Mine Reclamation Practices To Optimize Reforestation

Top of the World. Overlooking the Wilds of Emily Creek. Martin Co., Kentucky

Over the years and decades, disturbances from mining, logging and other, primarily human activities have resulted in substantial changes to the forest composition in Eastern Kentucky’s Appalachian region.

Reclamation practiced in this region from the 1970s onward focused on soil retention and the establishment of grasses and legumes that grow rapidly, thrive in poor soil and establish quickly in varied climate and ecological conditions.

These plants were highly competitive and coupled with the compacted soils have inhibited the growth of trees preventing the reestablishment of forested land on many former mine sites.

In contrast to this approach, The Forest Reclamation Approach (FRA) is a scientifically-based approach for reclaiming former active coal mine land to forest under the federal Surface Mining Control and Reclamation Act of 1977. The goal of the approach is to encourage the succession, or invasion, of native species from nearby areas.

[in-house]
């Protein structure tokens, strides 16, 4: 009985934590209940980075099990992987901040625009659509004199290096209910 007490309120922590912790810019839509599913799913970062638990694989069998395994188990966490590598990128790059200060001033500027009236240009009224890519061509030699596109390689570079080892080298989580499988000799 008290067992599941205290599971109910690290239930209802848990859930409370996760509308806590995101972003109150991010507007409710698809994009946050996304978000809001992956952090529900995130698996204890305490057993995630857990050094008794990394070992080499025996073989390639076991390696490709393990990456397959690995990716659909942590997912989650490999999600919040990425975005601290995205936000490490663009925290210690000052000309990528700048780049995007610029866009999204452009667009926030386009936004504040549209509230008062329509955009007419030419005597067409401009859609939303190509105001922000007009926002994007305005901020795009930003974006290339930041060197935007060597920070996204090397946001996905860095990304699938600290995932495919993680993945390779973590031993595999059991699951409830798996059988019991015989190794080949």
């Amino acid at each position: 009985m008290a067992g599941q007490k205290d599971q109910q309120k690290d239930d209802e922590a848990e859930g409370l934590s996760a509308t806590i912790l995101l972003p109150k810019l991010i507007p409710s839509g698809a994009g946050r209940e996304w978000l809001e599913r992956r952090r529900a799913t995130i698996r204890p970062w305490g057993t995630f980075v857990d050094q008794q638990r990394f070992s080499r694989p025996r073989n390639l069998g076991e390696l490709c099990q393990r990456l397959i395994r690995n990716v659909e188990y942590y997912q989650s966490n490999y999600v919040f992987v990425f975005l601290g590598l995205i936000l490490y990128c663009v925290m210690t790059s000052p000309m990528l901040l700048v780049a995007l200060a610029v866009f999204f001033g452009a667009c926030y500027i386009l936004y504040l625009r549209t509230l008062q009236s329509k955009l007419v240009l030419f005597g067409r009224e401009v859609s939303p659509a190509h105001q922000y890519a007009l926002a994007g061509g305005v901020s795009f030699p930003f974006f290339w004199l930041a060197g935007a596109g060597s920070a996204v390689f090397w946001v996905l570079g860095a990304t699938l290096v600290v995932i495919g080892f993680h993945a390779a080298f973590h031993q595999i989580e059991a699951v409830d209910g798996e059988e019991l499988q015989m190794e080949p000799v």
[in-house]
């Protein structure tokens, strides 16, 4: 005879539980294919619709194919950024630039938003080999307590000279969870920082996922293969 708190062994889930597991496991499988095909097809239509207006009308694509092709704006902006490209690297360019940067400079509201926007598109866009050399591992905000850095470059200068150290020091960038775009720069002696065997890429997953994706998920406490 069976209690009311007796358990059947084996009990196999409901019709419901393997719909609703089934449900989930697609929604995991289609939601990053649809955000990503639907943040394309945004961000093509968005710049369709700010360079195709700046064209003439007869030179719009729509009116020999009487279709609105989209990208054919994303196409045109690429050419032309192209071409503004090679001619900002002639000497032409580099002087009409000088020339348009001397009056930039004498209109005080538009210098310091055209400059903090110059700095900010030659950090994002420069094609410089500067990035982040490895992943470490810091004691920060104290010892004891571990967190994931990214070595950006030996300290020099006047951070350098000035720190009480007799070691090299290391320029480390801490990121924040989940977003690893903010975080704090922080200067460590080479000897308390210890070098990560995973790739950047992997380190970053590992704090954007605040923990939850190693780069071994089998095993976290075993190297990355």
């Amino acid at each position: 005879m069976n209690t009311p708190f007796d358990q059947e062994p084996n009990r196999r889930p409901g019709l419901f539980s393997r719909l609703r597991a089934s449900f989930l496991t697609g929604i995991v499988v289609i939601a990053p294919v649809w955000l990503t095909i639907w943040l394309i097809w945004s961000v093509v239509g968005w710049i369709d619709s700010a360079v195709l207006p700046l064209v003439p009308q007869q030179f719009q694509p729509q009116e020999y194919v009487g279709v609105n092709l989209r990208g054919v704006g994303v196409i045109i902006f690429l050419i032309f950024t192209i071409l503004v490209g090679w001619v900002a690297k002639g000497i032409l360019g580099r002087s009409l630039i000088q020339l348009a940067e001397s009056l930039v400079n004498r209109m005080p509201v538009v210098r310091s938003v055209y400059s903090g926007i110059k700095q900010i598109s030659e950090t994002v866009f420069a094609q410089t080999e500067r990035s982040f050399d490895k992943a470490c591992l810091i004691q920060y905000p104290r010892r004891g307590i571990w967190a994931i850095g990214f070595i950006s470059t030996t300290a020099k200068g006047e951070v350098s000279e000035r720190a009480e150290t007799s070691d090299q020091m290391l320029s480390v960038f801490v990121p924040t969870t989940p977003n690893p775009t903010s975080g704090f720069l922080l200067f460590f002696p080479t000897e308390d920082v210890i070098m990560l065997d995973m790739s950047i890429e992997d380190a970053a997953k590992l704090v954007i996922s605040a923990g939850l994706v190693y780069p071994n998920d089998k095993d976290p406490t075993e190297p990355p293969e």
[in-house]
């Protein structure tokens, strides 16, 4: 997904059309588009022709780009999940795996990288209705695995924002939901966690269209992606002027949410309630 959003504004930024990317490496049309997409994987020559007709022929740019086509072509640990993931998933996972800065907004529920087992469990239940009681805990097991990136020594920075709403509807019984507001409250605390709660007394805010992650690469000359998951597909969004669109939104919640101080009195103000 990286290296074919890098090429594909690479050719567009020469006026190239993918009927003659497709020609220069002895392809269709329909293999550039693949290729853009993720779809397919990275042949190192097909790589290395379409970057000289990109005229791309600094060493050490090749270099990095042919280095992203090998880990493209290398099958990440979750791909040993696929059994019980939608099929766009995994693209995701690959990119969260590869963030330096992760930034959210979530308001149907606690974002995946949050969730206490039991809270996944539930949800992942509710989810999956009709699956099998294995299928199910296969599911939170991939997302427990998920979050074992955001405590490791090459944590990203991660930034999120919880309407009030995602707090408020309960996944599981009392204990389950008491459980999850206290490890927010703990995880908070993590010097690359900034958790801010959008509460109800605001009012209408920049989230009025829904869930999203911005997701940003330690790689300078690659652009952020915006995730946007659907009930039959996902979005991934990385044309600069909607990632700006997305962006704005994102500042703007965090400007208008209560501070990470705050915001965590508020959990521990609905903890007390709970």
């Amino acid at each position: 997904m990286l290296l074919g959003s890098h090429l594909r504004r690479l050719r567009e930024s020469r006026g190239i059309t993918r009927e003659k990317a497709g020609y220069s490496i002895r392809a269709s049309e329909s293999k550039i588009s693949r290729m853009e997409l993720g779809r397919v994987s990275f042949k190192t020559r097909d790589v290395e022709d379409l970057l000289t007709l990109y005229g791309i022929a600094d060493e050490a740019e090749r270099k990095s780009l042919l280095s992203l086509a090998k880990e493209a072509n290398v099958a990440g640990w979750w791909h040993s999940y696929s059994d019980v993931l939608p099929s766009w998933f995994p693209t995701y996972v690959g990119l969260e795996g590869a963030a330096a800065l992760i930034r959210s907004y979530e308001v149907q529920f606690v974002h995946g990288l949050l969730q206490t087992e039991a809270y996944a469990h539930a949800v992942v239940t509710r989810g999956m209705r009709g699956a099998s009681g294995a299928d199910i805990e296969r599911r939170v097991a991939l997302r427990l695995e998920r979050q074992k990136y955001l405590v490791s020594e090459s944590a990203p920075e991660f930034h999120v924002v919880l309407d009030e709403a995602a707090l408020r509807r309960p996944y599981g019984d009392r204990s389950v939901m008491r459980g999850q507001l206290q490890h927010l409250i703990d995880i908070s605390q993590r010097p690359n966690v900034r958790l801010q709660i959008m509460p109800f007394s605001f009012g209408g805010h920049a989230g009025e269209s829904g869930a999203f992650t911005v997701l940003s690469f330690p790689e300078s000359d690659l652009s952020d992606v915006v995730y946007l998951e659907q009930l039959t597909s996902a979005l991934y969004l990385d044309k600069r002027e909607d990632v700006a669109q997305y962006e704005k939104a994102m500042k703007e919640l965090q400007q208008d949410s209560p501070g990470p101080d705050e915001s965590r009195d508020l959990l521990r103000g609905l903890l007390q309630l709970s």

Most regenerating hardwood trees grow as sprouts from well-established root systems. This type of regrowth cannot occur on reclaimed mines, because those rooting systems have been removed, therefore former mine sites lack the seed and bud banks of native forests, so the regrowth throughout too much of Appalachia’s former mine sites suffers a lack of diversity.

One of the primary initial focuses of ArP is facilitating and expediting the regrowth of hardwood forests across Appalachia. Work toward this goal is already underway, with the first rounds of mechanical and chemical invasive plant control at our pilot project, The Wilds of Emily Creek.

Through forging community and government partnerships and a tireless commitment to rejuvenating the natural beauty and robust, diverse ecology native to this region, Appalachian Renewal Project is pioneering new roads and designing novel approaches in the science and economics of mine land reclamation.